After snow tubing, we went on to do ice skating. Luckily Philippines, despite its year-tropical weather, has a few indoor skating rinks so it wasn’t much of a novelty. I had slight problems standing and gliding across the ice, but we were tourist so we were allowed to be clumsy.

We took lots of photos – souvenirs that I was looking forward to showing to my friends back in the Philippines. The day passed by quickly – in the end we were  tired and slept on our way back to San Francisco. Despite being tired, I remember feeling that I’ve accomplished something  extraordinary.

It was the day where I went out and experienced things that are different – a philosophy that I took on as I continue my travels. They maybe something as simple as snow, but you take on and enjoy the moment.

North America

That day in 2002 when I visited NYC’s Ground Zero

September 8, 2011

I remember the day I learned about the September 11 attacks in New York. It was a Tuesday about 9:30 in the evening in Manila, when my grandma called us to turn on the television and watch CNN.

Immediately, we saw people covered in grey dust and dried-up blood running across the streets and falling from the towers – a scene as if from a clip of the disaster movie Independence Day.

My dad immediately called my titas  and tito (aunts & uncle) in the US and fortunately, they were safe. We watched the scenes until we finally saw the towers, once landmarks of New York City, disappearing from the NYC skyline.

My dad, who had been inside the World Trade Center a year before the attacks, took out after a photo album and showed me and my sisters photos from their visit. One of the photos, had my dad and grandpa standing stiff, as if imitating the towers themselves. He also told us that you can almost see the entire Manhattan from the viewing deck on top.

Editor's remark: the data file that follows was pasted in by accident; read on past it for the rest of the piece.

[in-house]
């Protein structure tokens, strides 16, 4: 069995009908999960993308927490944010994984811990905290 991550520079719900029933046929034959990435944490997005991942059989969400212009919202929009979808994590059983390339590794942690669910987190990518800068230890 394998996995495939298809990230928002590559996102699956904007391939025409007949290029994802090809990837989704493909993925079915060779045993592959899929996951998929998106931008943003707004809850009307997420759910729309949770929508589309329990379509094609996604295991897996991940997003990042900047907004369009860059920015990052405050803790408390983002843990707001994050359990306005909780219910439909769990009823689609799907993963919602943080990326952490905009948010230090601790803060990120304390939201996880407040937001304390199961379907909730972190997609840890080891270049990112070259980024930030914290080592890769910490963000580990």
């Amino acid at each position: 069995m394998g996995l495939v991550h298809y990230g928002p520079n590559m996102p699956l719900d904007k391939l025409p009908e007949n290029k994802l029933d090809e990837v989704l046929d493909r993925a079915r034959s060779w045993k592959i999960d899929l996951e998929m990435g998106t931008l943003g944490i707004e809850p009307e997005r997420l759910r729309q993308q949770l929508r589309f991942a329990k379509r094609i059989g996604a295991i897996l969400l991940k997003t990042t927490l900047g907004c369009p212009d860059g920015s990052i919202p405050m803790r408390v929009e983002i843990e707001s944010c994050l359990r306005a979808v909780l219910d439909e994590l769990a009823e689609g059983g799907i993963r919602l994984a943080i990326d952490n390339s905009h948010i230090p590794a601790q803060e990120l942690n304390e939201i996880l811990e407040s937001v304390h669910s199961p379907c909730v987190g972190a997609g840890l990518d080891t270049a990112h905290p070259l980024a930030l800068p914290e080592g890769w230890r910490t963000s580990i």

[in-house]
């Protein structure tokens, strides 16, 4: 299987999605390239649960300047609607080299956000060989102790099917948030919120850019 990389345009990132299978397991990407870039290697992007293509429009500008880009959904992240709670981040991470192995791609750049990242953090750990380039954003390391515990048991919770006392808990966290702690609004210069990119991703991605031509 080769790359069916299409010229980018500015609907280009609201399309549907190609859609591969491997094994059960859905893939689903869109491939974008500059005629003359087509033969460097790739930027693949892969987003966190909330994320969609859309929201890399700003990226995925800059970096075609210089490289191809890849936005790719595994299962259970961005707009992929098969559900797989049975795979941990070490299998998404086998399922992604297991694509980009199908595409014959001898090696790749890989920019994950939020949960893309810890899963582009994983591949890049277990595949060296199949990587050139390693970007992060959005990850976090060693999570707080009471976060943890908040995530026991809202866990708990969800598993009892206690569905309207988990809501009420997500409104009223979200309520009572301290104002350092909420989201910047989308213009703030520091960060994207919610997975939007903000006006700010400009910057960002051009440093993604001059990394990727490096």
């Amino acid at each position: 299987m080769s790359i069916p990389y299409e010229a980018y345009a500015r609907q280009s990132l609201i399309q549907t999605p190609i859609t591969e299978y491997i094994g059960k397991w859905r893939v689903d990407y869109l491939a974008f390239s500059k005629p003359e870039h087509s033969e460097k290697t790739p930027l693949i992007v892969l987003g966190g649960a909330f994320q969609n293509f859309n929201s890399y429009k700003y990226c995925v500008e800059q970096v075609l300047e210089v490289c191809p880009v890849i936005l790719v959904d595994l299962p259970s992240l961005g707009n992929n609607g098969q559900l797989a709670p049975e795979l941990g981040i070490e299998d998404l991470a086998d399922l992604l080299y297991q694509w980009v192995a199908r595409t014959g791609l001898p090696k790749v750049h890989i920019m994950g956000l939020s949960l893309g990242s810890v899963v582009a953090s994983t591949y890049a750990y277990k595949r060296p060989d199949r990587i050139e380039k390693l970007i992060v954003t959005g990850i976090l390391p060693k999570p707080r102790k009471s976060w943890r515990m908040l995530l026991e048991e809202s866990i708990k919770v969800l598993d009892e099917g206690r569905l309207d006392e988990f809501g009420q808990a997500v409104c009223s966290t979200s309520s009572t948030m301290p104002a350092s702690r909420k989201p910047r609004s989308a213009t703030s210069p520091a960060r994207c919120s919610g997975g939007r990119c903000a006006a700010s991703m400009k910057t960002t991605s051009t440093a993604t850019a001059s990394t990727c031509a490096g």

Ground Zero in 2002

A few months after the attack, I never thought I’ll get to see Ground Zero.

It was May 4, 2002, eight months after the attacks of September 11, when we visited New York and Ground Zero. I was 14 years old and on my first trip abroad in America.

It was school vacation and my Tita Lucy sponsored a 50-day to tour across the US. We left Houston after a month of staying in my Tita Angie’s place and arrived afternoon at my Tito Junji’s place in Hauppauge, Long Island. We were to stay there for a week, and my tito, being as organise as he is, already have an itinerary in place.  Our first day was in New York City.

He drove me, my sister and my Uncle Tommy to the local train station to catch the train to New York City. We made it to Grand Central after an hour.

Tito Junji handed me and my sister a map of the New York city subway. I have never seen a map as complicated as the NYC subway – criss-crossing colours of and train numbers – with stops at almost every street in the area. On the map, there are the familiar stops – Wall Street, Central Park, Rockefeller Center – and the station once belonging to the World Trade Center.